A person is expected to present a meishi upon meeting a new business partner. Meishi are kept in a leather case where they will not become warm or worn, both of which would be considered a sign of disrespect or thoughtlessness. The presenter holds the meishi out with both hands and introduces him or herself by affiliation, position, and name. The card should be held at the bottom two corners using both hands, face up and turned so that it can be read by the person receiving the meishi.
When receiving a meishi, one should hold it at the top two corners using both hands. Placing one's fingers over the name or other information is considered rude. Upon receiving the meishi, one is expected to read the card over, noting name and rank, then thank the presenter saying "choudai-itashimasu" or "choudaishimasu", and bow. A received meishi should not be written on or placed in a pocket; it is considered proper to file the meishi at the rear of the leather case. When meishi are being exchanged between parties with different status, such as between the president of a company and someone in middle management, it is proper that the person of lower status extend his or her business card so that it goes under or is at a lower level than that of the person in a high position. If the meishi is being presented at a table, the meishi you received is kept on top of your leather case while you talk. If several people are involved in the meeting and you have several meishi, the one with the highest rank is kept on the leather case, and the others beside on the table.
The manner in which the recipient treats the presenter's meishi is indicative of how the recipient will treat the presenter. Actions such as folding the business card in half, or placing the presenter's meishi in one's back pocket, are regarded as insults.
Unlike in some Western cards, the focus is placed on the company. For example, a meishi will feature the company name at the top in the largest print, followed by the job title and then the name. This is also how Japanese introduce themselves: company and title first.
Usually the person's name is written in Japanese using both kanji and romaji (typically kanji is on the obverse of the card, and romaji is on the reverse), along with the person's title and the company for which he or she works. Other important information is usually provided, such as business address, phone number and fax number.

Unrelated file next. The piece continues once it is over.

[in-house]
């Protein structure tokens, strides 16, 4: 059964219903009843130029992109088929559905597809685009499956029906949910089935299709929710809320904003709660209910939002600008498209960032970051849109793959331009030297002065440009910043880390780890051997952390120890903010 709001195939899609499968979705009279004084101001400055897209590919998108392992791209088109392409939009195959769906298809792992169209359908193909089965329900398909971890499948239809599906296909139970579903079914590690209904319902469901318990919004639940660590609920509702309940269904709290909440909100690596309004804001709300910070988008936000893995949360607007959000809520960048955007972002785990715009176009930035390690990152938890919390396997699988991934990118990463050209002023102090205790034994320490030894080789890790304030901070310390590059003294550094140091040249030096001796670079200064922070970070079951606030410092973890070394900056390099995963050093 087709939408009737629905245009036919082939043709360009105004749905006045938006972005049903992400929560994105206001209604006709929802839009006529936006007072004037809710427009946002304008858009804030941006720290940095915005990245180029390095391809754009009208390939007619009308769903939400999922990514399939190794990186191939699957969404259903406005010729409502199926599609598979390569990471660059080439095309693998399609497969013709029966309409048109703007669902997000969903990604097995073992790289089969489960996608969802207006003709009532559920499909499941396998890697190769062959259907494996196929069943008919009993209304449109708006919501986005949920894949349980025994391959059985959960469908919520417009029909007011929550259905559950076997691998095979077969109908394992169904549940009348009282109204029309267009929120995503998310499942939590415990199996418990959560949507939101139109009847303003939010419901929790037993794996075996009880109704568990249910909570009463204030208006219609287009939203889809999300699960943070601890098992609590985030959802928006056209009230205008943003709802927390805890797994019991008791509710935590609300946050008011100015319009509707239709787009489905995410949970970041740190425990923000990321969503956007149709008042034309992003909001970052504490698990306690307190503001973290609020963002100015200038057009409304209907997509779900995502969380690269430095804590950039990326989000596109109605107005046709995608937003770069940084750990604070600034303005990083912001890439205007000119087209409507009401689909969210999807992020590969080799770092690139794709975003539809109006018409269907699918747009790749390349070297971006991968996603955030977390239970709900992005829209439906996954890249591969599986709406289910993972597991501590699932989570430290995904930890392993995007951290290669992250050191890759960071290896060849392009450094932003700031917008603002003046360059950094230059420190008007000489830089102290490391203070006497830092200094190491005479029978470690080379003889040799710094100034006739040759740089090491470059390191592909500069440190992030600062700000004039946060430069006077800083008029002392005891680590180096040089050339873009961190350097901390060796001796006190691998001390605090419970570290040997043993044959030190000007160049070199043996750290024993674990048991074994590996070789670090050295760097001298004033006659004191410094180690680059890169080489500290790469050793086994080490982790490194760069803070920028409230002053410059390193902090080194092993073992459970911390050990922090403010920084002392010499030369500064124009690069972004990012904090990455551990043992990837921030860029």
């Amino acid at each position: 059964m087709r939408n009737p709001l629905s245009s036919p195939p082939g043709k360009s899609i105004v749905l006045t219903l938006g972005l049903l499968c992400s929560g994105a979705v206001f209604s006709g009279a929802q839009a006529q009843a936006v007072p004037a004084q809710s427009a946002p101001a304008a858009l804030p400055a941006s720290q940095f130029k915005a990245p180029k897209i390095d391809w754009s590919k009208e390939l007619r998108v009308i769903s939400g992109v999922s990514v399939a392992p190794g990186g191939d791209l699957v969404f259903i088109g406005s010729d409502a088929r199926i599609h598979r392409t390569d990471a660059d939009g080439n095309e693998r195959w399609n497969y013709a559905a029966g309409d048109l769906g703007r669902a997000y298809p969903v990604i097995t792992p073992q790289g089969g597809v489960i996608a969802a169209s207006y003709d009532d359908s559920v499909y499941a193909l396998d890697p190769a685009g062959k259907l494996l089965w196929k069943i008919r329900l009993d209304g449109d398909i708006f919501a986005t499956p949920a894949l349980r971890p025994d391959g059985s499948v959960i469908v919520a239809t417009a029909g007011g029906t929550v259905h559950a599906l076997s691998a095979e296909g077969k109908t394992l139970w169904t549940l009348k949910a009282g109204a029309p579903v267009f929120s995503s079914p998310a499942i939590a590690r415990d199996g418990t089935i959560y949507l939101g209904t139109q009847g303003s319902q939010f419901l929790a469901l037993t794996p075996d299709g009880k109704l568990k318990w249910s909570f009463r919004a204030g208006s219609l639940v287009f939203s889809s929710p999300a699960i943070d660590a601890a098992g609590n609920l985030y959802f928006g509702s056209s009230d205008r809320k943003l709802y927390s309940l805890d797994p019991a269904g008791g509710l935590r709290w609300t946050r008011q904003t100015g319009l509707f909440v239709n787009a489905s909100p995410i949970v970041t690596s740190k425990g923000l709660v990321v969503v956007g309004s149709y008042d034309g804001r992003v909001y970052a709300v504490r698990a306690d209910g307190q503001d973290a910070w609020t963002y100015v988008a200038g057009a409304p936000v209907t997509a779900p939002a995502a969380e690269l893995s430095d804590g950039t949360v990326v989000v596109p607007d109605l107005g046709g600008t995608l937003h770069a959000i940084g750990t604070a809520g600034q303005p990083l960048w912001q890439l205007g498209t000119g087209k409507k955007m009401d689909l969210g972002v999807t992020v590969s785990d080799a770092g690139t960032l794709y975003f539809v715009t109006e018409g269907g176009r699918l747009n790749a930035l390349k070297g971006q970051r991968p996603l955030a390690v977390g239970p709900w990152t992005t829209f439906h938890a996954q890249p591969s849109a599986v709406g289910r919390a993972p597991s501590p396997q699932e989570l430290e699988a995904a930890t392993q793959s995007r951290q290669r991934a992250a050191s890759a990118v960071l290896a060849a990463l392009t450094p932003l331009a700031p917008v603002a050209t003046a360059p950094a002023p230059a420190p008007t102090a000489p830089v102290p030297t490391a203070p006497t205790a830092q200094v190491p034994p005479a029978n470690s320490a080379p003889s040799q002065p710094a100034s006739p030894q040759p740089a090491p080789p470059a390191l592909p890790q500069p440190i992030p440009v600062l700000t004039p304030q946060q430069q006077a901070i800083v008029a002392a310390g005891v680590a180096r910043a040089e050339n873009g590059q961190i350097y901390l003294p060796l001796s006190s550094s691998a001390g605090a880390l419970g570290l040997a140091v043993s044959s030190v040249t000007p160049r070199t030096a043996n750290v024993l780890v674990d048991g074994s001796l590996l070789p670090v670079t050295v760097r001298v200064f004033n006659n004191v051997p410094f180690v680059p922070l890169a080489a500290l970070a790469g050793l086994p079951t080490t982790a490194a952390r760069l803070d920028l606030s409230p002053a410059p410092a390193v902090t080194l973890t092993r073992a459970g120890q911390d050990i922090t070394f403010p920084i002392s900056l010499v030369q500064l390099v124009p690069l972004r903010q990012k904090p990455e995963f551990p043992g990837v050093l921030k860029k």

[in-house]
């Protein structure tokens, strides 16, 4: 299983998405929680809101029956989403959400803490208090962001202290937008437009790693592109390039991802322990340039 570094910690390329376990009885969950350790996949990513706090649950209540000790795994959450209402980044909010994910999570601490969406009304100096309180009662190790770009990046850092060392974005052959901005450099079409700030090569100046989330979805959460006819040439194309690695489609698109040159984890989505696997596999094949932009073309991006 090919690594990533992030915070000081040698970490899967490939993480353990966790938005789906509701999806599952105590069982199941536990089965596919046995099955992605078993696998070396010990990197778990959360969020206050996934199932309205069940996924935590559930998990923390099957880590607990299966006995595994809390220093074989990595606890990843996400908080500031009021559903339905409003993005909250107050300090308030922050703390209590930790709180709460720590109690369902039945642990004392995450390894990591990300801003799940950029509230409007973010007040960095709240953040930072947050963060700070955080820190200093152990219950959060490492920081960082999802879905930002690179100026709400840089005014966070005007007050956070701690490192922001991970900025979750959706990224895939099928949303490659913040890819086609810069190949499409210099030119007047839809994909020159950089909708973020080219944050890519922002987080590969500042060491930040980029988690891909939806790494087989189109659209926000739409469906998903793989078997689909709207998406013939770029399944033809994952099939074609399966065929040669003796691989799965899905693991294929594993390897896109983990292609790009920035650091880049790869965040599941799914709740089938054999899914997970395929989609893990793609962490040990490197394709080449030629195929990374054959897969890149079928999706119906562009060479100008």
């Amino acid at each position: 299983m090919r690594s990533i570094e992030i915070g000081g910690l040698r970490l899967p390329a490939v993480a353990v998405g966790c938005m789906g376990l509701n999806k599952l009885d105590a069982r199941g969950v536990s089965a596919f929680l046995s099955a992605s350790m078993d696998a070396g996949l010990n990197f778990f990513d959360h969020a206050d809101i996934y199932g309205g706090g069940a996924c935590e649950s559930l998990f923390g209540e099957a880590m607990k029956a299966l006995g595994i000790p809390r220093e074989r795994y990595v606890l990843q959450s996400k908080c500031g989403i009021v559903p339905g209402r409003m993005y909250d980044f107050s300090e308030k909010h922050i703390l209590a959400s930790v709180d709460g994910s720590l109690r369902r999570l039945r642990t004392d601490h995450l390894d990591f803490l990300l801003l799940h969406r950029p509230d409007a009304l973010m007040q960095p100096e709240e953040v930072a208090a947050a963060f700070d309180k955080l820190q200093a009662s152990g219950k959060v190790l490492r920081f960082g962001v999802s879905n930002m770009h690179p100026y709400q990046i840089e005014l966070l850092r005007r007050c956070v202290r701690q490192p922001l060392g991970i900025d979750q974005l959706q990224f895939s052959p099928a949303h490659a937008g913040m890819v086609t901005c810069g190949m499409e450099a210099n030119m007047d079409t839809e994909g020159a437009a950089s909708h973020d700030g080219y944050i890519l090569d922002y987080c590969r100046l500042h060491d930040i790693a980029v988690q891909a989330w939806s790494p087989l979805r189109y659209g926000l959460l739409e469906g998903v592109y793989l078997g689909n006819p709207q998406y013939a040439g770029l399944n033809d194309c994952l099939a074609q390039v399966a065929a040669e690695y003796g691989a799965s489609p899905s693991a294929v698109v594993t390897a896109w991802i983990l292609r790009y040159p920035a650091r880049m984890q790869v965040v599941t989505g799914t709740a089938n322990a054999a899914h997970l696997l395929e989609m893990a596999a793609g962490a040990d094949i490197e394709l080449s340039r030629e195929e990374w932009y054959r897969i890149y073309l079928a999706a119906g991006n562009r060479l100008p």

Meishi may also contain a QR code to provide contact details in a machine-readable form, but this has not yet become a widespread practice. According to a 2007 survey, less than 3% of Japanese people own a meishi with a QR code printed on it.
Traditionally, meishi are produced in an old Japanese paper size called yongō (4号, 91×55 mm), although the equivalent metricated size of 90×55 mm is also gaining popularity. For women's meishi, it was once customary to use cards of a smaller size called sangō (3号; 85×49 mm) with rounded corners, but this size is not often used in Japan presently.
- ↑ Japanese QR codes provide marketers a glimpse of the future
- ↑ 2007 survey results (Japanese)
- ↑ http://www.ictnet.ne.jp/~meishi/ (Japanese)
- ↑ http://web.archive.org/20070630122021/digitalmeishi.cart.fc2.com/?ca=6 (Japanese)
- ↑ See, e.g., http://www.adobe.com/jp/special/creativesuite/portal/guides/cs2_01_52.html (Japanese),
- ↑ http://www.youmeishi.com/contents/product/paper.html (Japanese)
- Script error
- Meishi: The Art of Introductions. Review of a 2007 exhibition of meishi at the Printing Museum, Tokyo, with photographs.
- Meishi: Japanese Business Card Exchange, Translation & Etiquette. Cultural Tips on the Etiquette of Exchanging Business Cards in Japan and information on Japanese business card translation.
- Japanese Business Card Samples. Exchanging business cards in Japanese culture and business card translation and printing.
- Japanese Business Card Translation Samples. Examples of western-based English business cards translated and typeset into bilingual Japanese meishi.nl:Meishi